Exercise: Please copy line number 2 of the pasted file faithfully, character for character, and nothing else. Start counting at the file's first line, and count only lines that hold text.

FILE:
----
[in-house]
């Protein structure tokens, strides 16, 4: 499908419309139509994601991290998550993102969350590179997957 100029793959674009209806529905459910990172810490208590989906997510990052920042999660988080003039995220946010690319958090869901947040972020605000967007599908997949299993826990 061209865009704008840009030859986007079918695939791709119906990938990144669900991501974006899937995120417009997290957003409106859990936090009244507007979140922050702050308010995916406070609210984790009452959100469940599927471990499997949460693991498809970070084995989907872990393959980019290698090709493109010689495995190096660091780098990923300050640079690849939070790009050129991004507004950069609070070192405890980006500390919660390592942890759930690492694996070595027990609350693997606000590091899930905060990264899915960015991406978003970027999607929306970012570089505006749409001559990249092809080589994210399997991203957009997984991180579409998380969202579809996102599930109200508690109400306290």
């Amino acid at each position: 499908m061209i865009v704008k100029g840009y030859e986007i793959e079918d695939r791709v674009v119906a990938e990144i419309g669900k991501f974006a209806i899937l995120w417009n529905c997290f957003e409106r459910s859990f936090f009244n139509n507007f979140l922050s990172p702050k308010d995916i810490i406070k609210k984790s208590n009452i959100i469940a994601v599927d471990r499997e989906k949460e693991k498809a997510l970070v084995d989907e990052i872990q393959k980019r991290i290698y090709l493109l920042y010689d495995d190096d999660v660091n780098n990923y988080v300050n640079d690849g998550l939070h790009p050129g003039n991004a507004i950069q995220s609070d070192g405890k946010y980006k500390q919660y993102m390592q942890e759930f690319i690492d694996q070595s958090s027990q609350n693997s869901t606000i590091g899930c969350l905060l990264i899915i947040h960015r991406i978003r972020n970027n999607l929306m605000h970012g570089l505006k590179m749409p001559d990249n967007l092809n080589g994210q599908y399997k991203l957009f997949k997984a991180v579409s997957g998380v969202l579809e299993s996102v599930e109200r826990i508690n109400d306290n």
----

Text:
């Protein structure tokens, strides 16, 4: 499908419309139509994601991290998550993102969350590179997957 100029793959674009209806529905459910990172810490208590989906997510990052920042999660988080003039995220946010690319958090869901947040972020605000967007599908997949299993826990 061209865009704008840009030859986007079918695939791709119906990938990144669900991501974006899937995120417009997290957003409106859990936090009244507007979140922050702050308010995916406070609210984790009452959100469940599927471990499997949460693991498809970070084995989907872990393959980019290698090709493109010689495995190096660091780098990923300050640079690849939070790009050129991004507004950069609070070192405890980006500390919660390592942890759930690492694996070595027990609350693997606000590091899930905060990264899915960015991406978003970027999607929306970012570089505006749409001559990249092809080589994210399997991203957009997984991180579409998380969202579809996102599930109200508690109400306290």